Sunday, December 18, 2011

What Christmas Feels Like

I’m not sure if it feels like Christmas or not. A couple of days ago, I decided it didn’t feel like Christmas at all, and I was okay with that. On the contrary, I thought to myself, perhaps I never want to feel Christmas again. Followed by the thought that everyone is going to think that totally morose and view it as not moving on.

But, maybe I just don’t want to feel Christmas the way it’s felt since 2007. I want to feel Christmas the way it was in 2006 and before that. I’m speaking of course, about losing my father at holiday time, Christmas 2007/New Year 2008. Anyone that’s experienced grief knows the holidays are hard. But they’re even harder when that’s the time of year your loved one passed. And that’s the foundation of my Grinch attitude, but I try to tone it down.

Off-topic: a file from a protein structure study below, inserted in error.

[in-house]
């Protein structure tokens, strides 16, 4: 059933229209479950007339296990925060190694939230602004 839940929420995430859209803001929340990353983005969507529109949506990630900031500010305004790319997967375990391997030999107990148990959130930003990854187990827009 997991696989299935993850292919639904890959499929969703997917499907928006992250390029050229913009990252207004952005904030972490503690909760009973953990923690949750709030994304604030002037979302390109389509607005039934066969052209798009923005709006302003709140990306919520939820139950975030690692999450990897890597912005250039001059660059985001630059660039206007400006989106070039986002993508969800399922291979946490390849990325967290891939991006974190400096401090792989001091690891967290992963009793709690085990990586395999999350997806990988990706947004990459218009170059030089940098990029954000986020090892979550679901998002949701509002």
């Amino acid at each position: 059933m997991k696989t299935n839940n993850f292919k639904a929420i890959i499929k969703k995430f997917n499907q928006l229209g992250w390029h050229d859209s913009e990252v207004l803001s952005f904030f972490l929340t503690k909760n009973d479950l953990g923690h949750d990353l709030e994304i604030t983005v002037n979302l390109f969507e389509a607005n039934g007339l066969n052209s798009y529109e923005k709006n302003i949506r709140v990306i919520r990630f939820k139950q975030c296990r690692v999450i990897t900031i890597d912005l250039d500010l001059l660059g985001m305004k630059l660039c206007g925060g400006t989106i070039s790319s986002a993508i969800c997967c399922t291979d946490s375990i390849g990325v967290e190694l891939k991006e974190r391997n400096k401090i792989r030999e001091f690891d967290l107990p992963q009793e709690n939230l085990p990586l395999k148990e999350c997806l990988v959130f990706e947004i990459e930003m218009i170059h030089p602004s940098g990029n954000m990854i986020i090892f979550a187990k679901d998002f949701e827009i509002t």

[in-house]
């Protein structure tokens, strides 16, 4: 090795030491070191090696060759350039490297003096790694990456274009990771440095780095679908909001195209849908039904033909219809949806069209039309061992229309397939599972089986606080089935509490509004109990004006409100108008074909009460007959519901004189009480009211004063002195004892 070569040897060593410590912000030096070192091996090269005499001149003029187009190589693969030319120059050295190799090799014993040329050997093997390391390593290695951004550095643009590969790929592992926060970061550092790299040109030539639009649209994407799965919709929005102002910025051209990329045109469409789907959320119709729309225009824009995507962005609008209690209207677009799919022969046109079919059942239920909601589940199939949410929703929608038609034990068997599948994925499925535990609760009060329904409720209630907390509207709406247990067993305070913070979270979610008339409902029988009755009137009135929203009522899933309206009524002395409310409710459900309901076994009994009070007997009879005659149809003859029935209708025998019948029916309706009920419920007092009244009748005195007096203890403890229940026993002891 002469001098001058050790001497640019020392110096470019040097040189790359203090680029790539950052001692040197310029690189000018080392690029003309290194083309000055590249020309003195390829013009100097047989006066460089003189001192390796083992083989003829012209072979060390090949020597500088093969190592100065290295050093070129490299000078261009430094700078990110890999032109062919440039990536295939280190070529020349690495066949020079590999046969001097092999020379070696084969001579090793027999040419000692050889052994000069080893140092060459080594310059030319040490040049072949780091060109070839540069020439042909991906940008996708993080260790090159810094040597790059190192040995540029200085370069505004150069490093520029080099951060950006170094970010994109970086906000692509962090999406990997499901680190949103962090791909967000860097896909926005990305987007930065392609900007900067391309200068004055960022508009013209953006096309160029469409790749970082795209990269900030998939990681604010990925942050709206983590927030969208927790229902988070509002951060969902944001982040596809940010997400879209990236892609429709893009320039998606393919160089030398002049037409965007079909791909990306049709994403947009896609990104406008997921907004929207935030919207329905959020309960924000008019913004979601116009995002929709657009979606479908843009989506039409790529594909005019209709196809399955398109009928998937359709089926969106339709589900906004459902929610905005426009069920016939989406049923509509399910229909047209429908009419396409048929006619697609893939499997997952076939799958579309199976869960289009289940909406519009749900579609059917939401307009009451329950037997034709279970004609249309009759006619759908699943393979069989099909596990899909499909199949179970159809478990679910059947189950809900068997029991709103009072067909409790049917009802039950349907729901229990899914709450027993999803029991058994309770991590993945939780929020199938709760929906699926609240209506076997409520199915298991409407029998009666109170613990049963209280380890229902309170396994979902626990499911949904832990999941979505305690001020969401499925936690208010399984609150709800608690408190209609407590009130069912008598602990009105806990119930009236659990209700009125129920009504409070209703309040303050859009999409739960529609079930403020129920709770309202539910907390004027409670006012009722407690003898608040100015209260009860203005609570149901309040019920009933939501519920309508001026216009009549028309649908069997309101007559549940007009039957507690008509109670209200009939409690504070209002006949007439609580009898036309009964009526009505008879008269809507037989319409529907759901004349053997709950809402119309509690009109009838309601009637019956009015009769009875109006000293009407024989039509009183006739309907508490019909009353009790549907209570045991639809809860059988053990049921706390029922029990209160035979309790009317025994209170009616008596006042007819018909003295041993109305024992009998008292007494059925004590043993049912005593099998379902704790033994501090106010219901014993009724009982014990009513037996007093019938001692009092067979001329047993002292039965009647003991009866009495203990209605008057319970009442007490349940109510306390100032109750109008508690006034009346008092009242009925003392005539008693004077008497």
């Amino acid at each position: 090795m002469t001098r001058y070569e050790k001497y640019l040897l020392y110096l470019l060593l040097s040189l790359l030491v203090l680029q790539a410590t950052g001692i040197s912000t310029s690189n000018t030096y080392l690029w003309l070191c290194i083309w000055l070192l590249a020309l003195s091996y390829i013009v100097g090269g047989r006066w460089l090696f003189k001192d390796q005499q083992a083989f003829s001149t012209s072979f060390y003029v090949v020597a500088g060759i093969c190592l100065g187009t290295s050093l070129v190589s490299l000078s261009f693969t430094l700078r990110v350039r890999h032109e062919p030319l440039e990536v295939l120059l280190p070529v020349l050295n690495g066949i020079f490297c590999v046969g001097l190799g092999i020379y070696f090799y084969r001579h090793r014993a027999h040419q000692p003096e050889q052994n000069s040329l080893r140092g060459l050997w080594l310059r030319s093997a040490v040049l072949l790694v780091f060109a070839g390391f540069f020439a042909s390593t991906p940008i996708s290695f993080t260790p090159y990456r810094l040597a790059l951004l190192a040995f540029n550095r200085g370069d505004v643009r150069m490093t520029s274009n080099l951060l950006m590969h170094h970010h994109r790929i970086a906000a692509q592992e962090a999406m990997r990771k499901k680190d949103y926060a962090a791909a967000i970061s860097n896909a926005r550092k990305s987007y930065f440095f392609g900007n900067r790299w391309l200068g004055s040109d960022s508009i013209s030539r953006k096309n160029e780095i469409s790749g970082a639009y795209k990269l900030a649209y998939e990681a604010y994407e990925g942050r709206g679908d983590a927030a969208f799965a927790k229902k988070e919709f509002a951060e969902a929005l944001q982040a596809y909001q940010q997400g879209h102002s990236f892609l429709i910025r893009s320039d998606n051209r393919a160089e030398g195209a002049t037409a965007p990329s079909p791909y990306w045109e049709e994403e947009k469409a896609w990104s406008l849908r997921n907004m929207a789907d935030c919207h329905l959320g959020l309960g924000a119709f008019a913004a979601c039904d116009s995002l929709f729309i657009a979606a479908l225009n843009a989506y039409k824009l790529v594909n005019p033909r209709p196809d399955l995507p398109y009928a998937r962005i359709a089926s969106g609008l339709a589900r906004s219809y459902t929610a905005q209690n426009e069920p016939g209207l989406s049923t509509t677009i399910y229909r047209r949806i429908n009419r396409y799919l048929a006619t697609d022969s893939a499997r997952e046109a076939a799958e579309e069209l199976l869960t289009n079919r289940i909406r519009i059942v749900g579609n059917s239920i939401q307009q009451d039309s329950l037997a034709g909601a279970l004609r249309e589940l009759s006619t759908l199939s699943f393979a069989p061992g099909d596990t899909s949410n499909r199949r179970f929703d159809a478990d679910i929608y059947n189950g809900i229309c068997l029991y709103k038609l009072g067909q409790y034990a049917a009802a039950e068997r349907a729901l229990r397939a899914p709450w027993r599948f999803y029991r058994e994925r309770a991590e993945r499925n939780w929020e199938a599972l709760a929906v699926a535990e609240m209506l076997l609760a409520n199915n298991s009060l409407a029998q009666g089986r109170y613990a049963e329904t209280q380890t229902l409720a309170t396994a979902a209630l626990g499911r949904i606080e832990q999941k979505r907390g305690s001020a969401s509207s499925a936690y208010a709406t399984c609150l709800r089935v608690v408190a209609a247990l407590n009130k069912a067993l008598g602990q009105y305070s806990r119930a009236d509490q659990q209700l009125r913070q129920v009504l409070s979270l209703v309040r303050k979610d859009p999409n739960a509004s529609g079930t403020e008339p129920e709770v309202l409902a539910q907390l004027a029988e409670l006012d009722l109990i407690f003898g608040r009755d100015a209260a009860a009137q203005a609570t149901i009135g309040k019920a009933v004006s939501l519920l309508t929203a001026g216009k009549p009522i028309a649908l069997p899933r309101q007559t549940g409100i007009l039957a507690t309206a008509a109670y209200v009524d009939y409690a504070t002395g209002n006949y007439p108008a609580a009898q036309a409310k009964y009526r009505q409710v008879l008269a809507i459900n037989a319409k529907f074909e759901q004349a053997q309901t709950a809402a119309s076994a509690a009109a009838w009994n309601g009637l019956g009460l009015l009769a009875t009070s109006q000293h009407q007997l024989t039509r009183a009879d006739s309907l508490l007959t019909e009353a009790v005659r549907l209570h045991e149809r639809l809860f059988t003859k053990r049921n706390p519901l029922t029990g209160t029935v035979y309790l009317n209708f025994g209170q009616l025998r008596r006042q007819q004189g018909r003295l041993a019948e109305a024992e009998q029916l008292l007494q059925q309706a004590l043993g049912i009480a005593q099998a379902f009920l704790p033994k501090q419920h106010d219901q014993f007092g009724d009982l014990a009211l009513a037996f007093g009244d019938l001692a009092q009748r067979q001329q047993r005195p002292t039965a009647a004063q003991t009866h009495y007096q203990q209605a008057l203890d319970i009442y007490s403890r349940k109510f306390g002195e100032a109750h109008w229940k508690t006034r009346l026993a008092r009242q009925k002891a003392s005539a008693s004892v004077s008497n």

Last night I went to a holiday potluck. Almost everything had cheese. My friends with the vegetarian, non-dairy Thai food saved me on that one. It didn’t really feel like Christmas, but it was social, it was merry, and I guess that’s as close as it gets when you’re an expat away from your family and culture. It was nice.

On the walk and motorbike taxi ride home, I marveled at the ridiculous Christmas lights, fake reindeer and sleighs and what not decked out for the shopping megaplexes. While that looks neat, it doesn’t feel like Christmas. Just commercialism. But, I suppose we don’t do a good job separating the two.

I received a Christmas card today from a good friend.
And it felt a little more like Christmas.
My Uncle Steve told me he is sending Uncle Jim’s famous Christmas cookies and cards for Christmas and my birthday. Family. Christmas.